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Fired up Massey pulling no punches in mayor race

Cushman & Wakefield executive Paul Massey has formally launched his mayoral campaign, unveiling a to-do-list that promises more affordable housing and an overhaul of homeless services.

Massey made the announcement in a video address posted on Twitter. In the 30-second video, he never referenced the incumbent, Mayor Bill de Blasio, by name. However, the announcement was not short on veiled jabs.

“It’s time for New York City to have leadership that works. I’m Paul Massey, I’ve got the fire and the fight and I want to be our next mayor,” he said. “This isn’t about politics, it’s about New York. A full-time city, deserves a full-time mayor.”

The full-time mayor comment referred to state and federal probes into de Blasio’s fund-raising operation. Massey has repeatedly accused the mayor of being distracted by his legal issues.

As part of the launch, Massey started a five-day tour of small businesses and schools across the city, beginning with a Monday campaign event in Queens. Each appearance will focus on one issue. For example, he will speak about education in a campaign stop in Brooklyn scheduled for Wednesday. In a Manhattan event on Friday, he will deliver a speech on community-focused policing.

Massey also released a five-point to do list that includes promises to: Promote pro-growth policies that create opportunities; Overhaul homeless services and shelters; Build additional affordable housing; Ensure workforce-ready graduates; Fully support community-focused policing.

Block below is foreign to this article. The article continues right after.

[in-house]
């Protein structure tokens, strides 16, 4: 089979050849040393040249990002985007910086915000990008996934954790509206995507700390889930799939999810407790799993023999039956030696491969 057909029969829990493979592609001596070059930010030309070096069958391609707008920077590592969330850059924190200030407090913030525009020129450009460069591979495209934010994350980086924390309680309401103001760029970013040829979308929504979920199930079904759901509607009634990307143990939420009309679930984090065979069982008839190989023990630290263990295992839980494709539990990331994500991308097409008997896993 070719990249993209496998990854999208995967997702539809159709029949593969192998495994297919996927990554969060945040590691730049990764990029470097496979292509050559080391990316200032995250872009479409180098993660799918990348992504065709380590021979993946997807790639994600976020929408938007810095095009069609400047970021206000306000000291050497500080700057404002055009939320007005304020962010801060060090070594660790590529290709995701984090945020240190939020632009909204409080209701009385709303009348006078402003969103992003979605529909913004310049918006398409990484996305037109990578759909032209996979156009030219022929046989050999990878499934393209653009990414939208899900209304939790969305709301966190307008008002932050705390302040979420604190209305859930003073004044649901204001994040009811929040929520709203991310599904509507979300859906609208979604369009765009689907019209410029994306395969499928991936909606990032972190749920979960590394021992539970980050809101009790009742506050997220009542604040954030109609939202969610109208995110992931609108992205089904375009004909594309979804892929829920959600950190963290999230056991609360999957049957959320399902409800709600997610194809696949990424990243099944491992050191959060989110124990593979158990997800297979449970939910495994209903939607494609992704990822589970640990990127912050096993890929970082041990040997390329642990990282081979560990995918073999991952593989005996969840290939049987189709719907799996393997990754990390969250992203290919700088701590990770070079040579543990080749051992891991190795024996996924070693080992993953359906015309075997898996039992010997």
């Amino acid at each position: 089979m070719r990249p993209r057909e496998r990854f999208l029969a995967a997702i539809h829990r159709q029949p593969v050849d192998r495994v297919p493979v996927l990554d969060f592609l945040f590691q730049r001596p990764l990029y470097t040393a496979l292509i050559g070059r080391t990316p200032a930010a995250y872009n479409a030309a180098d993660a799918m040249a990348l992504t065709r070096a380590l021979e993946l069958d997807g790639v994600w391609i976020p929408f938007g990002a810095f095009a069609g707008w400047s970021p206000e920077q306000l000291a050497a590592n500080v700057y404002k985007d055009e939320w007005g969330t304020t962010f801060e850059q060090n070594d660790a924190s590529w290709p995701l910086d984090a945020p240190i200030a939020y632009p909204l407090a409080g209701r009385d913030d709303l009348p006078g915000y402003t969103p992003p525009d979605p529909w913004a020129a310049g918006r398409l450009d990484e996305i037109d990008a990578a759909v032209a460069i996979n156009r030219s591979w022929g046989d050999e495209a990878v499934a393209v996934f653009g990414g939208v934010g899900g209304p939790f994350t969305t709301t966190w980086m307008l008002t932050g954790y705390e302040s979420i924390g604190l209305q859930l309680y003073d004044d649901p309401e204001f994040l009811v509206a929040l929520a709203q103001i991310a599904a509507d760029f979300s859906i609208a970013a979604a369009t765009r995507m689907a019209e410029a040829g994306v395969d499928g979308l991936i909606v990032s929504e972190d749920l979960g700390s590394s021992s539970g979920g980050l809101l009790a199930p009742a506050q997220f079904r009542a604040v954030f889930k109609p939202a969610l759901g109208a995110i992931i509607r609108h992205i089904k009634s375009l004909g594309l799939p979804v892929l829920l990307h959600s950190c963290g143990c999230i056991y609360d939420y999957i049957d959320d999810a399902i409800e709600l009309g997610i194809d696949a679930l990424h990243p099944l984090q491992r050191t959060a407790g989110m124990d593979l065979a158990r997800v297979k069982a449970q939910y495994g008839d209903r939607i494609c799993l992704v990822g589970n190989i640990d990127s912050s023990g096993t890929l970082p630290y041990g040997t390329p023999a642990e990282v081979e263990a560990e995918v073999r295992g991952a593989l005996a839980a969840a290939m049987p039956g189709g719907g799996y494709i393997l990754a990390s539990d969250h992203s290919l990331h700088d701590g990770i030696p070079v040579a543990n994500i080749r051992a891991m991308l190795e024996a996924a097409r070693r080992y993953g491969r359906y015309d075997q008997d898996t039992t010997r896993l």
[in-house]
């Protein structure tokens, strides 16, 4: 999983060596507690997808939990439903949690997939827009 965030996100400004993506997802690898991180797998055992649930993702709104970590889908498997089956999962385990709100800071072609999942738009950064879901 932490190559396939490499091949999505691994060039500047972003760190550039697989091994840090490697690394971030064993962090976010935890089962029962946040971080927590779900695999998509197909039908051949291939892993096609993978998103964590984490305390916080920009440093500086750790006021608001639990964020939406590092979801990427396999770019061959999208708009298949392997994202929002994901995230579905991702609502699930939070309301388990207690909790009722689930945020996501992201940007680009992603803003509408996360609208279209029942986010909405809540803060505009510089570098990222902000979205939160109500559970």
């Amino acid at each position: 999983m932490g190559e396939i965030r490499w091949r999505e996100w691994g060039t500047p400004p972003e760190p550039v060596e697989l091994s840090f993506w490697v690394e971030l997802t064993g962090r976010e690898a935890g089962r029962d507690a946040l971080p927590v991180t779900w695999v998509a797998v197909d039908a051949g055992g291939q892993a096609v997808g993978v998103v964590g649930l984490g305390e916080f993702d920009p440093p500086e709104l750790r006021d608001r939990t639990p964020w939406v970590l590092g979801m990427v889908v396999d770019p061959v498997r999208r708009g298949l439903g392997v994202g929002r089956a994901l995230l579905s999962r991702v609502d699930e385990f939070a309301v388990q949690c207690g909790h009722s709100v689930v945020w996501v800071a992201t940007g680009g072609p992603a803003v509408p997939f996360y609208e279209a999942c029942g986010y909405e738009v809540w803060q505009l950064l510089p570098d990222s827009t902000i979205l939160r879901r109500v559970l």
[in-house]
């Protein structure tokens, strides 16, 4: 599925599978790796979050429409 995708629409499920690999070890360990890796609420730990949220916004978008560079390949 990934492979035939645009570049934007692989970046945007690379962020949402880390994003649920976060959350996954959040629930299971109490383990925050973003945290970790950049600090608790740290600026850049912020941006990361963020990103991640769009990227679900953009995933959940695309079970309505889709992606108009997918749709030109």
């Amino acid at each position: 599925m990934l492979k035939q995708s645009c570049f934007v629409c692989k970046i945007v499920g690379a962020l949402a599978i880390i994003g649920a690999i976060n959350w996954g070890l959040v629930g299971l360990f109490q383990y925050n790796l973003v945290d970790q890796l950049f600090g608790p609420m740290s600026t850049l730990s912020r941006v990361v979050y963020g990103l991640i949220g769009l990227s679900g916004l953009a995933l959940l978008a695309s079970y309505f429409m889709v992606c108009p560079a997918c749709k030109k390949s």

“Thirty years ago, I came to New York with $150 in my pocket. With hard work and vision, I built a business here from the ground-up, gaining a deep understanding of our diverse local communities while also creating thousands of jobs along the way,” Massey said.

“I am running for Mayor of New York because there is a crisis of leadership at City Hall. Our schools are failing, our quality of life is declining and our most vulnerable are being ignored. Bill de Blasio is distracted by unprecedented corruption in his administration and shows loyalty to the special interests at the expense of the people who elected him. New York deserves a full-time Mayor who is a proven leader with vison and integrity, and an independent thinker who will do what is best for New York, not what is politically convenient on behalf of donors.”

Massey, who stumbled on policy questions during a press conference on the steps of City Hall in February, promised to provide detailed positions on such issues over the next few weeks.

He faces a tough task in ousting de Blasio. According to the latest Quinnipiac, de Blasio would beat Massey in a head-to-head race, 59 percent to 25 percent. De Blasio also scored his highest approval rating in a year at 50 percent.

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